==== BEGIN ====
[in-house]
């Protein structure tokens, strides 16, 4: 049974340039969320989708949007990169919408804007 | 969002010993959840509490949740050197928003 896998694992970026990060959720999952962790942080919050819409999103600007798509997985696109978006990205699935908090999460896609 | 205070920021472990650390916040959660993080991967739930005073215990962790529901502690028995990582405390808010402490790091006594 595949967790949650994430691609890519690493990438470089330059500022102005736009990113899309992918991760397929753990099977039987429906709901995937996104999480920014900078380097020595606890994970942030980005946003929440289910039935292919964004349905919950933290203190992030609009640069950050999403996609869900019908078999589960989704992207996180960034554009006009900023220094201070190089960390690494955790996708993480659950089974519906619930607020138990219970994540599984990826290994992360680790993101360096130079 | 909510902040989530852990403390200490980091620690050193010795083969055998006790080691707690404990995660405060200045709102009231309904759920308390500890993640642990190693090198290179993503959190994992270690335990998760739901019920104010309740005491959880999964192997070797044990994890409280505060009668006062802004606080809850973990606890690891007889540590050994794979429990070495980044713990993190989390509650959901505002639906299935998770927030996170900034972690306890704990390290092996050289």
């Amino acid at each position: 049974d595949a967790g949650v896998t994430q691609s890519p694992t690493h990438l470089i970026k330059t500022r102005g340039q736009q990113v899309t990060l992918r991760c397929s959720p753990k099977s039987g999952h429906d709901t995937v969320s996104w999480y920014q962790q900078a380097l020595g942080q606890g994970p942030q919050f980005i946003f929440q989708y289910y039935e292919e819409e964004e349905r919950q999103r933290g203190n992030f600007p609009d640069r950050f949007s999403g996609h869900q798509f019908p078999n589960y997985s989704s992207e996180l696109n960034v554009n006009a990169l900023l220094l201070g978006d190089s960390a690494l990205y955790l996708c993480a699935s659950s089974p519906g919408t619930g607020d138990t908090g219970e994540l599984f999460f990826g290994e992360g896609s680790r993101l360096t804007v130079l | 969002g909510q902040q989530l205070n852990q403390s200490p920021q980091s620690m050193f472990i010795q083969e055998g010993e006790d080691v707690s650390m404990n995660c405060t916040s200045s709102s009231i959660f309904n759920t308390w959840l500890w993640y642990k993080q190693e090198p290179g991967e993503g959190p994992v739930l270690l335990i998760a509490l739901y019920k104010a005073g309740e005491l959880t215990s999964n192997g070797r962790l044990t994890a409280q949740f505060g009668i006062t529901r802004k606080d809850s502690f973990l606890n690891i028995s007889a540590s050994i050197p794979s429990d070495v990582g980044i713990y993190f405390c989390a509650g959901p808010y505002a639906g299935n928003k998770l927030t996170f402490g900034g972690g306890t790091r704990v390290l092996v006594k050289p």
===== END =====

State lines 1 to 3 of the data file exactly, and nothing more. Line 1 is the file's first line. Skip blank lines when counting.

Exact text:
[in-house]
């Protein structure tokens, strides 16, 4: 049974340039969320989708949007990169919408804007 | 969002010993959840509490949740050197928003 896998694992970026990060959720999952962790942080919050819409999103600007798509997985696109978006990205699935908090999460896609 | 205070920021472990650390916040959660993080991967739930005073215990962790529901502690028995990582405390808010402490790091006594 595949967790949650994430691609890519690493990438470089330059500022102005736009990113899309992918991760397929753990099977039987429906709901995937996104999480920014900078380097020595606890994970942030980005946003929440289910039935292919964004349905919950933290203190992030609009640069950050999403996609869900019908078999589960989704992207996180960034554009006009900023220094201070190089960390690494955790996708993480659950089974519906619930607020138990219970994540599984990826290994992360680790993101360096130079 | 909510902040989530852990403390200490980091620690050193010795083969055998006790080691707690404990995660405060200045709102009231309904759920308390500890993640642990190693090198290179993503959190994992270690335990998760739901019920104010309740005491959880999964192997070797044990994890409280505060009668006062802004606080809850973990606890690891007889540590050994794979429990070495980044713990993190989390509650959901505002639906299935998770927030996170900034972690306890704990390290092996050289």
């Amino acid at each position: 049974d595949a967790g949650v896998t994430q691609s890519p694992t690493h990438l470089i970026k330059t500022r102005g340039q736009q990113v899309t990060l992918r991760c397929s959720p753990k099977s039987g999952h429906d709901t995937v969320s996104w999480y920014q962790q900078a380097l020595g942080q606890g994970p942030q919050f980005i946003f929440q989708y289910y039935e292919e819409e964004e349905r919950q999103r933290g203190n992030f600007p609009d640069r950050f949007s999403g996609h869900q798509f019908p078999n589960y997985s989704s992207e996180l696109n960034v554009n006009a990169l900023l220094l201070g978006d190089s960390a690494l990205y955790l996708c993480a699935s659950s089974p519906g919408t619930g607020d138990t908090g219970e994540l599984f999460f990826g290994e992360g896609s680790r993101l360096t804007v130079l | 969002g909510q902040q989530l205070n852990q403390s200490p920021q980091s620690m050193f472990i010795q083969e055998g010993e006790d080691v707690s650390m404990n995660c405060t916040s200045s709102s009231i959660f309904n759920t308390w959840l500890w993640y642990k993080q190693e090198p290179g991967e993503g959190p994992v739930l270690l335990i998760a509490l739901y019920k104010a005073g309740e005491l959880t215990s999964n192997g070797r962790l044990t994890a409280q949740f505060g009668i006062t529901r802004k606080d809850s502690f973990l606890n690891i028995s007889a540590s050994i050197p794979s429990d070495v990582g980044i713990y993190f405390c989390a509650g959901p808010y505002a639906g299935n928003k998770l927030t996170f402490g900034g972690g306890t790091r704990v390290l092996v006594k050289p």